alp_trio_3.JPGThe Bloomington Symposium was a smorgasbord of delightful dishes. The wait staff included the organized and efficient IU horn students; the master chef was Rick Seraphinoff, who planned and executed the menu with grace and wizardry. The legacy of Philip Farkas and his successors, Michael Hatfield, Myron Bloom, and Rick Seraphinoff, representing perhaps the leading American University horn department of the twentieth century, were naturally featured during the Symposium.

Each day was packed with offerings, sometimes two at a time, and every one a gem. Amateurs, students, professionals, teachers, and other interested parties could choose to attend several sessions or none, while they tested horns, purchased music, or just “hung out.” Because meals were not offered in one location, informal interaction between participants and artists was limited but overcome by those who chose to do so!

For each hornist that attended there were highlights. To ask any participant to name those events would result in a list of most of the offerings, from the early warm-up or yoga sessions through the master classes, lectures, performances by university teachers and orchestral players, university and area horn choir performances, to the evening artist recitals. The Camerata Orchestra that accompanied soloists for (not one but) two evenings, did an extraordinary job with a diverse, challenging, and sometimes obscure horn repertoire. Kudos to the orchestra and their conductor, Paul Gambill.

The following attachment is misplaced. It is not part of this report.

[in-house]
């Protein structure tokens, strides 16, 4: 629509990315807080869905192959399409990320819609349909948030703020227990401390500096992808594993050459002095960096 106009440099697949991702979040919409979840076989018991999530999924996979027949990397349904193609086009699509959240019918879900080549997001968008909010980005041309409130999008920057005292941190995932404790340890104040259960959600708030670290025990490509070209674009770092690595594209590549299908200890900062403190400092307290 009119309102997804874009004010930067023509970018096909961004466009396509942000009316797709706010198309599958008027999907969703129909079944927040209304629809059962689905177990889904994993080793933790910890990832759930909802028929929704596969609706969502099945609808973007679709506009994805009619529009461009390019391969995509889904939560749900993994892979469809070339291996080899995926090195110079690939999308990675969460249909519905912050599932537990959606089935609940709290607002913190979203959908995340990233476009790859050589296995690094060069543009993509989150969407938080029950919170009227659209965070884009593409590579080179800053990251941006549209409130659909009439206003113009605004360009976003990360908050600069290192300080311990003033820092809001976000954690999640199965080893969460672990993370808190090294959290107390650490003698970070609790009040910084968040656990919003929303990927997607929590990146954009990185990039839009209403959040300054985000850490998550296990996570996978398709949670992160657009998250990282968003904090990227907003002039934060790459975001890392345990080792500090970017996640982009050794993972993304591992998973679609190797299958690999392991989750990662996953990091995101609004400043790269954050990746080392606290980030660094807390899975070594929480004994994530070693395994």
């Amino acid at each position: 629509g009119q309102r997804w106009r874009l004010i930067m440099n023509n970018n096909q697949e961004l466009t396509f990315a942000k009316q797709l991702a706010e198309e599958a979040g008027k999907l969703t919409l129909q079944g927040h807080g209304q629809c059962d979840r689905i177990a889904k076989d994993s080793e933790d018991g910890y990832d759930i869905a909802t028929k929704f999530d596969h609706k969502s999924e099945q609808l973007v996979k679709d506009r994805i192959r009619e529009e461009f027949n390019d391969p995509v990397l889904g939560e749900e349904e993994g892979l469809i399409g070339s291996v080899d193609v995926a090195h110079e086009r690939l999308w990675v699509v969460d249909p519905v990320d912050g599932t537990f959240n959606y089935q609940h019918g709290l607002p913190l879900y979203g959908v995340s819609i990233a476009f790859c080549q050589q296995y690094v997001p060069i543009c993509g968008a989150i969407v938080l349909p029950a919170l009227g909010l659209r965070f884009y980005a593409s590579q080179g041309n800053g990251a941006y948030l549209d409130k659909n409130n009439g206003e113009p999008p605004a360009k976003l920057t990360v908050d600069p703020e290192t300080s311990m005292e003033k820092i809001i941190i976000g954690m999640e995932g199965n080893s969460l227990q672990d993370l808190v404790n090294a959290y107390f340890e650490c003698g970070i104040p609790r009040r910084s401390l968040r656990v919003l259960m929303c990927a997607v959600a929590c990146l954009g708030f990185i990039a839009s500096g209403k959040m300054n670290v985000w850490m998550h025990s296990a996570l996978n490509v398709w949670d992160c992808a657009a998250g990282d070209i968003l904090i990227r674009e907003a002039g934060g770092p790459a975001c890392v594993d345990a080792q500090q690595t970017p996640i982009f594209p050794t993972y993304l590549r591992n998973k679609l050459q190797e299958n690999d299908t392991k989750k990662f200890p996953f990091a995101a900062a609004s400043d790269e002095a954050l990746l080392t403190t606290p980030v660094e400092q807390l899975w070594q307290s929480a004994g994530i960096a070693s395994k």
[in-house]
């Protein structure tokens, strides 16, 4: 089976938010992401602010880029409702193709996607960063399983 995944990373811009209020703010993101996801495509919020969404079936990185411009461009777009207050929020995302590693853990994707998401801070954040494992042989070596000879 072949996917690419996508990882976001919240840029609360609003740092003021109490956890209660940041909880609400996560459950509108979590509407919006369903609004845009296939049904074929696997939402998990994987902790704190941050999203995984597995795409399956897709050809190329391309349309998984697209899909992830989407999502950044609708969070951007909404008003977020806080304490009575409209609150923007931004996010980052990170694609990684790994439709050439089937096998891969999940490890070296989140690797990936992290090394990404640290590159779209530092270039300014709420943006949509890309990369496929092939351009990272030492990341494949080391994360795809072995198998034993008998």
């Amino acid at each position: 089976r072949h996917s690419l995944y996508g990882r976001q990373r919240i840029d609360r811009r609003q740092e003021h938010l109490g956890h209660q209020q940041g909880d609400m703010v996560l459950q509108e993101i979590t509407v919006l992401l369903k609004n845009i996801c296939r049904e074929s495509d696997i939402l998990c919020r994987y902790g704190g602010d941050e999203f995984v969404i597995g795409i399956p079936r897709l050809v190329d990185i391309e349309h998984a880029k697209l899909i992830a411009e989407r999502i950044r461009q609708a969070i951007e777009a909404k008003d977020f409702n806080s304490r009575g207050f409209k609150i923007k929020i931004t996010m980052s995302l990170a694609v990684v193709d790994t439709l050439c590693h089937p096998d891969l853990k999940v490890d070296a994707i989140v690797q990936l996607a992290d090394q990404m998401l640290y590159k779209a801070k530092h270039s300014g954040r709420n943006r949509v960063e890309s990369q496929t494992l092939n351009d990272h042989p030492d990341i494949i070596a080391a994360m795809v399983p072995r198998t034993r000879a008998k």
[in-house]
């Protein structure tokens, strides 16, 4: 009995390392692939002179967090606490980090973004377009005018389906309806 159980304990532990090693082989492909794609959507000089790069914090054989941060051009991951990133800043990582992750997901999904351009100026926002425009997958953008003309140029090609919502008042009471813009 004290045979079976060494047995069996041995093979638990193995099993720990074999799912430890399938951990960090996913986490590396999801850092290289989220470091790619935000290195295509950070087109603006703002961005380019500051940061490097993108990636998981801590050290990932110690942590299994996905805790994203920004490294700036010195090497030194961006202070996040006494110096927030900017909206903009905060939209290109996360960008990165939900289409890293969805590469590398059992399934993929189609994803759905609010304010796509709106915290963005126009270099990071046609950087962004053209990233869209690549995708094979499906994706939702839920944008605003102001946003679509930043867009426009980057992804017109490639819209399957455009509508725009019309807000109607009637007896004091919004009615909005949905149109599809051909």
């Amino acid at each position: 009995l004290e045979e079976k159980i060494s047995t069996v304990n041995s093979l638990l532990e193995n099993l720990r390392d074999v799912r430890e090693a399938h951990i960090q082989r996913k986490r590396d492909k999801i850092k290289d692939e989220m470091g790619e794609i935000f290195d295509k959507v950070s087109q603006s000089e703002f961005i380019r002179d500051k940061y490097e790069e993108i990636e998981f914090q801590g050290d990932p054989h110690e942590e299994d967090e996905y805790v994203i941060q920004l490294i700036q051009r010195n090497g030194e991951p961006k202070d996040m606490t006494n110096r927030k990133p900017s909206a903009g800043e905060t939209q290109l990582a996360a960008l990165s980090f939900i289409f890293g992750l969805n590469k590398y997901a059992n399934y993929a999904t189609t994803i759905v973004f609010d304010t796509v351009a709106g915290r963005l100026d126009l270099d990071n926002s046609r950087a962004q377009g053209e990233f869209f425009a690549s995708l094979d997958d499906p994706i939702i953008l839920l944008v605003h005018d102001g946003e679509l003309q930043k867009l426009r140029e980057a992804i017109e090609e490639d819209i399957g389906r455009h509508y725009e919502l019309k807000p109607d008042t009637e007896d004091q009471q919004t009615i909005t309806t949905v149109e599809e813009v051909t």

If you were there, it was an experience of a lifetime. If you love the horn but missed this one, please consider attending the next and the next and the next...

Bill Scharnberg
Publications Editor, The International Horn Society

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